Some of you may have seen my recent video where I demonstrate using SD Cards on a Commodore 64, this is an amazing development and it really is mind blowing to have pretty much every piece of software you remember held on a 4GB SD Card. That said, there is something to be said for using old 5.25" disks for that authentic experience.
If we didn't care about "keeping it real" then all retro system fans would just use emulation surely? I figured if I go to the lengths of using real hardware and CRT monitors then let's use the storage medium we had to live with back in the day.
I have two classic Commodore drives, the 1541 that was very widespread, used by everyone from Vic 20 users to C64 fans, the C16 and Plus/6 to the 128, being so compatible it was by far their most popular 5.25" drive.
My other drive is slightly more obscure, the 1551 was designed exclusively for the Commodore 264 range (the C16, 116 and Plus/4) and used a much faster User Port interface which meant the data transfer was around 4 times faster than the serial connection to the 1541.
The 264 range was a total flop in the USA, and really only had limited success in Europe. The preferred data storage method in 80's Europe was generally cassette based storage which means the 1551 didn't really sell in any numbers there either.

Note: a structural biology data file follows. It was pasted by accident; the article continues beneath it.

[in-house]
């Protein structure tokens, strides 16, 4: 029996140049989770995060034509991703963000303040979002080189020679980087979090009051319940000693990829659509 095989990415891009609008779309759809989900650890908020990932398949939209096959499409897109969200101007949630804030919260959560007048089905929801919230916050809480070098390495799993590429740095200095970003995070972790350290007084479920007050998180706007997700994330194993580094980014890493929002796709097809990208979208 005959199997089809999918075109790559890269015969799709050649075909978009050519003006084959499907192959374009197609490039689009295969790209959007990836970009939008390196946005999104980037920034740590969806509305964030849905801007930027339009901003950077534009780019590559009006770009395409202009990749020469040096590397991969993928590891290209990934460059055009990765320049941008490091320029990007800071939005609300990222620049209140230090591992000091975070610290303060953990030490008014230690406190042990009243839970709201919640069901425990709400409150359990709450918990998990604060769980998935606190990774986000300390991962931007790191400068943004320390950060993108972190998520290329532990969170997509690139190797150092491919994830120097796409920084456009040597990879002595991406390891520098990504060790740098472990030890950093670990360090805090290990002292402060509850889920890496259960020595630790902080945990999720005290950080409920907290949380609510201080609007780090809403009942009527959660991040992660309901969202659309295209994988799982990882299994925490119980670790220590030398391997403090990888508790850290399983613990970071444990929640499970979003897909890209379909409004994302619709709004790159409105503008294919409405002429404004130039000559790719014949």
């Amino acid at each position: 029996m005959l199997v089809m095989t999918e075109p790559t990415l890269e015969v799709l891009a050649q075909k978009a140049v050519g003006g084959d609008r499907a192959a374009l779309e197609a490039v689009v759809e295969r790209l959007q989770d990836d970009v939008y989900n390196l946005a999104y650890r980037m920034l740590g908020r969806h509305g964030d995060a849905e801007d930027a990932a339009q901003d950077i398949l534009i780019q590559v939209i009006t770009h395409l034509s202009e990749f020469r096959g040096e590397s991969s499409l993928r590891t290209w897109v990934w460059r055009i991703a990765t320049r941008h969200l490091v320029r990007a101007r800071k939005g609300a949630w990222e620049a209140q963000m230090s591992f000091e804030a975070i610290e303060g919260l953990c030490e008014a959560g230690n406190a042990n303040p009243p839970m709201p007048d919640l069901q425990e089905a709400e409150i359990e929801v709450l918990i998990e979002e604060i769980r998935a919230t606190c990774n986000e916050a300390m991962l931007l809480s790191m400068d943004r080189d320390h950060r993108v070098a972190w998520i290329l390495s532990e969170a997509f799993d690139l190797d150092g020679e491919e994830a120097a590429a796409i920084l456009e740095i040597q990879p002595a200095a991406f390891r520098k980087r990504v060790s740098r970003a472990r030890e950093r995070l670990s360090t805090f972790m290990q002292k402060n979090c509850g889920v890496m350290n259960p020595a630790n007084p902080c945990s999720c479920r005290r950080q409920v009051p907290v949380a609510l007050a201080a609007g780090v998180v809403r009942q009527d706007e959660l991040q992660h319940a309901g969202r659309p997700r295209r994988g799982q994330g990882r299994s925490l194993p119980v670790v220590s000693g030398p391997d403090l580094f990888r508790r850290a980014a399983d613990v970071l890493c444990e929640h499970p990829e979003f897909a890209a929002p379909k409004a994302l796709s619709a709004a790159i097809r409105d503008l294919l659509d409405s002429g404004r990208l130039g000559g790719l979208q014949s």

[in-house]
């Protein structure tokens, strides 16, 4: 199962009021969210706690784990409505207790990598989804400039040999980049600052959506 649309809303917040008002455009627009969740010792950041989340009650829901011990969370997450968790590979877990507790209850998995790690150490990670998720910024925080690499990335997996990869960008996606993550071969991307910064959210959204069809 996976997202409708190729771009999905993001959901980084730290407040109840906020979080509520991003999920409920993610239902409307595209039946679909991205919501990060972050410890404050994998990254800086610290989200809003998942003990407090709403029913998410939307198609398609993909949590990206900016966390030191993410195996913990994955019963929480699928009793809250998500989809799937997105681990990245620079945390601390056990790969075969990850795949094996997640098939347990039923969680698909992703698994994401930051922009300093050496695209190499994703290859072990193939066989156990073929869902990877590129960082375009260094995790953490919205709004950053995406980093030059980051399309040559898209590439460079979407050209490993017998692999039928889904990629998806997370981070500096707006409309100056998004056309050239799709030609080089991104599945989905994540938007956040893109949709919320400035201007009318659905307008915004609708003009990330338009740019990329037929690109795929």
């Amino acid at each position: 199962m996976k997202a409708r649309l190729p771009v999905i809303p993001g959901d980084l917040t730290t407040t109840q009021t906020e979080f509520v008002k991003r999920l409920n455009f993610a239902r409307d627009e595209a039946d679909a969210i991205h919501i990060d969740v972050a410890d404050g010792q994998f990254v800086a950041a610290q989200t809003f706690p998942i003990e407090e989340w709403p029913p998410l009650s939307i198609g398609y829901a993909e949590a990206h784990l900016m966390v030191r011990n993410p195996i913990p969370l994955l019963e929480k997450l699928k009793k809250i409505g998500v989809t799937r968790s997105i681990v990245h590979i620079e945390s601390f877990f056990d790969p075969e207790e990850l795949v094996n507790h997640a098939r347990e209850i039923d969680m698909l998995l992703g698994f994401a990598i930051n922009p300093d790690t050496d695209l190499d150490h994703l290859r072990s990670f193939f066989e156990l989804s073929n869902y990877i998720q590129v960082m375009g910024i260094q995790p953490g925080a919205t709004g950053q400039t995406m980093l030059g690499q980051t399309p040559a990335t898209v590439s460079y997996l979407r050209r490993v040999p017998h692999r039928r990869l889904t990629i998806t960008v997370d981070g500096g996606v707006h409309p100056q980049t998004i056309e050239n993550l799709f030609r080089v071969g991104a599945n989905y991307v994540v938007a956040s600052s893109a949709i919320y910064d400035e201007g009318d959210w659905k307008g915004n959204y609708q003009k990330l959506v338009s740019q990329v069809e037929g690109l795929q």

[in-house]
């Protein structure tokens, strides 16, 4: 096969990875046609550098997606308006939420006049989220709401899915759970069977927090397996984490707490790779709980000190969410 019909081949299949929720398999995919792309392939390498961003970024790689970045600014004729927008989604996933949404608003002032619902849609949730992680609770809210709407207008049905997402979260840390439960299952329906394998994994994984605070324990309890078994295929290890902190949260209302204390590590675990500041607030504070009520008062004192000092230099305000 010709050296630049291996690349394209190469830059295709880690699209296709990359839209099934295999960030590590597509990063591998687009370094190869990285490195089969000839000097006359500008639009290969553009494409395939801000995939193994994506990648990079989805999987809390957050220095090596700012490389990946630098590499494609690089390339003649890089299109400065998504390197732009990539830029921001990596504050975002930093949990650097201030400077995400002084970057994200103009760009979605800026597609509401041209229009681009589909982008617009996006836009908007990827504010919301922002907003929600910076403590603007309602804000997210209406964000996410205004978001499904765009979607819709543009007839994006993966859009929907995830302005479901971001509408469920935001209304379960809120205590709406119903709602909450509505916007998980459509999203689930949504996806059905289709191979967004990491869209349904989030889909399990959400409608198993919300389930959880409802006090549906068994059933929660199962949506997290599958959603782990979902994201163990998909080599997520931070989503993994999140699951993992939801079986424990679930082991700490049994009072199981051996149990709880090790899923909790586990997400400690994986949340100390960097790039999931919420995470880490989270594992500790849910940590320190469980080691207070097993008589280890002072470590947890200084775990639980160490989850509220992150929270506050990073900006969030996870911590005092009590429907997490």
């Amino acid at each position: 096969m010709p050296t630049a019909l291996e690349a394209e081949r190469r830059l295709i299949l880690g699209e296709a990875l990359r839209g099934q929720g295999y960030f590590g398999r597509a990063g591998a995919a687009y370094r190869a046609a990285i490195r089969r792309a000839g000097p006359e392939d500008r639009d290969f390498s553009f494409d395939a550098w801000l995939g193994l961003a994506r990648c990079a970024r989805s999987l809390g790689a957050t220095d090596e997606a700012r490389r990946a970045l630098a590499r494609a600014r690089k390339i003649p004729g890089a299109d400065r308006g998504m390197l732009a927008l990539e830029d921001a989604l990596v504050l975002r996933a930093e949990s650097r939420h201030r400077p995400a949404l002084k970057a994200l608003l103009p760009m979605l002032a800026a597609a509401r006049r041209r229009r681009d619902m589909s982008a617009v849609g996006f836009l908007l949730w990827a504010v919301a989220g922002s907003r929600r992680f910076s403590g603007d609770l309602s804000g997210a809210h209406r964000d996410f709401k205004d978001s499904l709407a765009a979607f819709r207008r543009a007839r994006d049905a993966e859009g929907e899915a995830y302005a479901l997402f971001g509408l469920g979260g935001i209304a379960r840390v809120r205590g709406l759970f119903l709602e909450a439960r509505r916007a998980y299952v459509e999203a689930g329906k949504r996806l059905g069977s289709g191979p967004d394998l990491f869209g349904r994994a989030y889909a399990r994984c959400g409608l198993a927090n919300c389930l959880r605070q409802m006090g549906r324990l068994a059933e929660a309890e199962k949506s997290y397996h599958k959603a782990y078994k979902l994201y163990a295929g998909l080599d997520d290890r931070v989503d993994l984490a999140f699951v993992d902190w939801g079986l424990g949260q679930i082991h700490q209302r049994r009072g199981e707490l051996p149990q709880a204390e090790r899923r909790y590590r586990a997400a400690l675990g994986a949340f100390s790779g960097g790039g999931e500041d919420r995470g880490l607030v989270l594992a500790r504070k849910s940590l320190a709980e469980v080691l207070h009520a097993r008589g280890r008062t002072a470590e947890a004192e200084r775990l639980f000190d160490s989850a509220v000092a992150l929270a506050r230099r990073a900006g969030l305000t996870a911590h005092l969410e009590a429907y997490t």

For some reason the 1551 uses much more brittle plastic than the 1541 as well which means they have a tendency to break very easily which makes finding a nice condition unit very rare indeed.
Luckily my 1551 is in almost mint condition and I look forward to making a video on this black-beauty at some time soon.
Another nice use of the original Commodore drives is to be able to play demos and games that used custom fast-loaders which are incompatible with SD Card readers, they're few and far between but it is nice to not be limited by your choice of hardware.
Backing up your old Commodore disks can be done, as can transferring downloaded D64 images to your 1541 drive using an inexpensive cable to connect to a PC's parallel port!
I'll be covering this in my upcoming video too. It's nice to have these old noisy drives in operation again!